SUNY Plattsburgh Music Department to Present Winter Jazz Concert Featuring Vibraphone Legend Warren Chiasson
SUNY Plattsburgh’s Department of Music will present the 2012 Winter Jazz Concert directed by Dr. Rick Davies at 7:30 p.m. Friday, Nov. 30, in the E. Glenn Giltz Auditorium, Hawkins Hall.
The SUNY Plattsburgh Mambo Combo and Jazz Ensemble will perform with special guest artist Warren Chiasson, whom the New York Times called one of the most important vibraphonists in the history of jazz.
Chiasson has had a long career that includes stints with many of the top musicians in jazz, including the celebrated quintet led by George Shearing in that pianist’s heyday. He also substituted for Lionel Hampton, playing with Benny Goodman in “From Spirituals to Swing” at Carnegie Hall, a recreation of the famous 1938 Goodman concert, on the 50th anniversary of the event.
The New York Times describes Chiasson as "One of the six top vibraphonists of the last half century."
Originally from Nova Scotia, Chiasson can often be found visiting friends and family in the Plattsburgh area.
The event is free and open to the public.
Vibrophonist Warren Chiasson is well known in the jazz world for the distinctive four-mallet technique that he weaves into a percussive, melodic style.
Prior to forming his own group, Chiasson was best known for his creative contributions to the Chet Baker Quartet, the Tal Farlow Trio and jazz/pop diva Roberta Flack. In addition to recording his own albums, he has played on more than 100 recordings with such artists as Eric Dolphy, Bill Dixon, Hank Crawford and was featured on a Grammy Award-winning album with B.B. King
His own albums include "Quartessence"; "Good Vibes for Kurt Weill," which was selected as a Billboard Pick of the Week; and "Point Counterpoint" with guitarist Chuck Wayne.
Chiasson, a self-taught musician, was born in the tiny French Acadian fishing village of Cheticamp, Nova Scotia, and grew up in the culture of Cape Breton folk music. His family moved to the larger town of Sydney and his formal musical training began at age nine with classical violin lessons. By 13, he was playing sessions with noted Scottish fiddlers of the day and performing at dances, stage shows and radio shows. Later, he played the trombone in high school.
When Chiasson was 15, he was profoundly inspired by a George Shearing recording of "I'll Remember April," which led him to study modern jazz. He listened to the records of Shearing, Charlie Parker, Lennie Tristano and Duke Ellington, practicing late into the night and memorizing their solos on the piano and guitar.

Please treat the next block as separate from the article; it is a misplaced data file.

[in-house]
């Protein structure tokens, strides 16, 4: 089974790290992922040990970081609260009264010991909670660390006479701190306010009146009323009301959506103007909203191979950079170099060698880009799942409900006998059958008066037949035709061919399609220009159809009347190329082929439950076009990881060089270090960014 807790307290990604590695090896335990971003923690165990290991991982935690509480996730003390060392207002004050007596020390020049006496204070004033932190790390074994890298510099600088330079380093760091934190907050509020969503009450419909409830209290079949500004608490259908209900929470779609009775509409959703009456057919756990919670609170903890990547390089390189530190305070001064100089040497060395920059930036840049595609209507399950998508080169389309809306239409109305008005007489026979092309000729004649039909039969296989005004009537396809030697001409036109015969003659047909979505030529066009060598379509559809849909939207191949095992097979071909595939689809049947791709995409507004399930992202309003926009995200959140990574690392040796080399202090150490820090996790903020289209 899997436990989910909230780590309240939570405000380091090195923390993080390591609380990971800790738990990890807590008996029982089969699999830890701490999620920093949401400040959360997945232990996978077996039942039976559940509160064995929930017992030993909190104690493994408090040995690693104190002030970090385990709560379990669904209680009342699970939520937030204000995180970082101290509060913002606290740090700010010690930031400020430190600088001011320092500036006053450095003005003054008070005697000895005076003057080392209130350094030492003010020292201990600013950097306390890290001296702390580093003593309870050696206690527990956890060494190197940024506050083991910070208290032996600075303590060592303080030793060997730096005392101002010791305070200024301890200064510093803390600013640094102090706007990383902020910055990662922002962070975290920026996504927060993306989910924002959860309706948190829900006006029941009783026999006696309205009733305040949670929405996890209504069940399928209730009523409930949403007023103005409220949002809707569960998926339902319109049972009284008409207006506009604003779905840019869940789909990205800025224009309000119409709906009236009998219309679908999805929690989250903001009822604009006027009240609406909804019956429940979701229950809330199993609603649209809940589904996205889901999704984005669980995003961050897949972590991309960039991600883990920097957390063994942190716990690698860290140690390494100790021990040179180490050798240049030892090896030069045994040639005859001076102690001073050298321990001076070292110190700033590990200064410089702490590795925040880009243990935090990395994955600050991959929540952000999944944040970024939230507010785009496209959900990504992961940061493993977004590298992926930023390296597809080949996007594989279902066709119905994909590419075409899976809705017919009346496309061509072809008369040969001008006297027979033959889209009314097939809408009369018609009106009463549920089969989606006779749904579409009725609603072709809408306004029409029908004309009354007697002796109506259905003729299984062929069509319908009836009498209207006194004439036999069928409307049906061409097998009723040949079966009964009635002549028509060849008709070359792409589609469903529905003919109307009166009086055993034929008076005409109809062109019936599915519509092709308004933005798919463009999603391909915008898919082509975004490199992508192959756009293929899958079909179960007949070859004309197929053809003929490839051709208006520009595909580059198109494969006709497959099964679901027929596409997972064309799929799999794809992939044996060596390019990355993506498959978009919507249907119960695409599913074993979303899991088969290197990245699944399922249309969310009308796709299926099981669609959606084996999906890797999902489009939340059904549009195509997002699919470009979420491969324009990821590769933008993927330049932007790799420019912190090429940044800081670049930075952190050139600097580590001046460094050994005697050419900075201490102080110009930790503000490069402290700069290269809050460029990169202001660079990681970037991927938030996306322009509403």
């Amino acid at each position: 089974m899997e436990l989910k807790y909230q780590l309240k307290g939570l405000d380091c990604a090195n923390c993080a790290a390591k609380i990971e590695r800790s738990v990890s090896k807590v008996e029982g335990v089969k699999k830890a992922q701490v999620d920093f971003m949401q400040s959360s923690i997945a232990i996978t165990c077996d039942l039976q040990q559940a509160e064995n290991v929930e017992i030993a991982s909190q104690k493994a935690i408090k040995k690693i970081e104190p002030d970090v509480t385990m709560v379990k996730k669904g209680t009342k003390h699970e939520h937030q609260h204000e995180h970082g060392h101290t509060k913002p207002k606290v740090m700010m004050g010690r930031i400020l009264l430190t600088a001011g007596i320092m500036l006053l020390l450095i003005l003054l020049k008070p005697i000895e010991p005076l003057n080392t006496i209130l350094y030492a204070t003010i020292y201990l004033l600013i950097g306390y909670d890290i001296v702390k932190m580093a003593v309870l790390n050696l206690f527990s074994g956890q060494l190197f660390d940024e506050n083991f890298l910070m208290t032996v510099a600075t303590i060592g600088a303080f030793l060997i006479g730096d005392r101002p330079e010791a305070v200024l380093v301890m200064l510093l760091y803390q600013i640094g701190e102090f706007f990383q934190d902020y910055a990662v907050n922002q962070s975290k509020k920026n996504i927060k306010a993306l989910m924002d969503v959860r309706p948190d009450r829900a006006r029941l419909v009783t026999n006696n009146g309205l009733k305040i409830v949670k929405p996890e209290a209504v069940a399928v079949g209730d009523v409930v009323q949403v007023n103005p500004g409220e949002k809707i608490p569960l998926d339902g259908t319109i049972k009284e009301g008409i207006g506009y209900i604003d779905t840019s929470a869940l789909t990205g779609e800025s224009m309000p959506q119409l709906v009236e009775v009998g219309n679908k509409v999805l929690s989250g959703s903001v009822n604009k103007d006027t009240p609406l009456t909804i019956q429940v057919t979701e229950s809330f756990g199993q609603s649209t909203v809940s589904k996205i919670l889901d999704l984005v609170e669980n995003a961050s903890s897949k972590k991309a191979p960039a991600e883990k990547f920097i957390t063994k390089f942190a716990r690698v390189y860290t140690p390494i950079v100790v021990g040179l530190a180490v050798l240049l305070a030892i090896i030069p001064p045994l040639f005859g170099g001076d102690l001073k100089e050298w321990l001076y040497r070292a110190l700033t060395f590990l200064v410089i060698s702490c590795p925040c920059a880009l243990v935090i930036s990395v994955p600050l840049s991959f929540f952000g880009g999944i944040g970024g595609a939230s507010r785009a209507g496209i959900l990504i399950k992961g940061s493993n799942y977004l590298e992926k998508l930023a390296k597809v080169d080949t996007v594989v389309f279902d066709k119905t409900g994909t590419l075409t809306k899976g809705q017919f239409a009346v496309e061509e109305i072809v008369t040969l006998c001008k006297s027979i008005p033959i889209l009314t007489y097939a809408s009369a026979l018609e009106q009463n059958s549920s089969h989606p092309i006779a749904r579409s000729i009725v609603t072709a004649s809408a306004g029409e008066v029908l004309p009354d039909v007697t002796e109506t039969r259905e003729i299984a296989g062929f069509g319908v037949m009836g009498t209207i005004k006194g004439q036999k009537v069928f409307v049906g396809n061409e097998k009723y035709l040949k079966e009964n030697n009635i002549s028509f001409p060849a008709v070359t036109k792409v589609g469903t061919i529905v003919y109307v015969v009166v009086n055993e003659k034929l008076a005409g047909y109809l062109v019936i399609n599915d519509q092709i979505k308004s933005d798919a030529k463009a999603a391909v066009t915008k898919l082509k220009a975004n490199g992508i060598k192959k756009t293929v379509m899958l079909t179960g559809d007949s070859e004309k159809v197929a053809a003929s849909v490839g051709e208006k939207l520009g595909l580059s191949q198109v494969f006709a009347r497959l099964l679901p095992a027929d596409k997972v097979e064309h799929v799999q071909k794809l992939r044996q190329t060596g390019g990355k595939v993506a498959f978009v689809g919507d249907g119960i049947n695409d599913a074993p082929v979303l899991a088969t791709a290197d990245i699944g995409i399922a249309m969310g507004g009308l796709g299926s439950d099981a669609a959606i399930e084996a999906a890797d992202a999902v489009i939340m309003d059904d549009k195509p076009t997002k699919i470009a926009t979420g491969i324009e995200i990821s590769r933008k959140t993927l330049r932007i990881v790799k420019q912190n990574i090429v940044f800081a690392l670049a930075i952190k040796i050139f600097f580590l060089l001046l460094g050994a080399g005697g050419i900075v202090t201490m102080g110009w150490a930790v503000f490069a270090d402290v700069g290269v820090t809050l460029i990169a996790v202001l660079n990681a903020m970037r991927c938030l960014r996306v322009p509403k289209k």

But the seeds of his career were not sown until he entered St. Francis Xavier University in Nova Scotia and bought a small xylophone after seeing Lionel Hampton perform in Hampton’s home town. Once he started practicing this instrument, he decided immediately to make music his career. He left college and enlisted as a trombone player in the Royal Canadian Artillery Band, all the while practicing the vibes more than eight hours a day.
Finally, his jazz studies paid off during a trip to New York, when a chance meeting with a promoter led to a vibraphone audition with The George Shearing Quintet. A week later, he was part of the quintet, touring the world and playing opposite the likes of Dave Brubeck and The Modern Jazz Quartet.
Chiasson has collaborated with some of the finest musicians in jazz including Paul Bley, Ron Carter, Roland Hanna and the late Jimmy Garrison from the original John Coltrane Quintet. In the late 1960s and early 1970s, the Warren Chiasson/Jimmy Garrison Duo played regularly at Gregory's in New York City, while Chiasson also hosted a weekly jam session at the Signs of the Zodiac in Harlem. Regular guests included Charlie Haden, Lee Konitz, Joe Farrell, Wilbur Ware and Joe Chambers.
Chiasson is actively involved in jazz education and continues to travel extensively, performing at concerts and festivals. Recently, at the 20th anniversary of the Atlantic Jazz Festival in Halifax, Nova Scotia, Chiasson was honored for his creative contributions to jazz and for being the first musician from eastern Canada to forge an international jazz career, thereby paving the way for others to follow. The concert was recorded by CBC RADIO for national air play.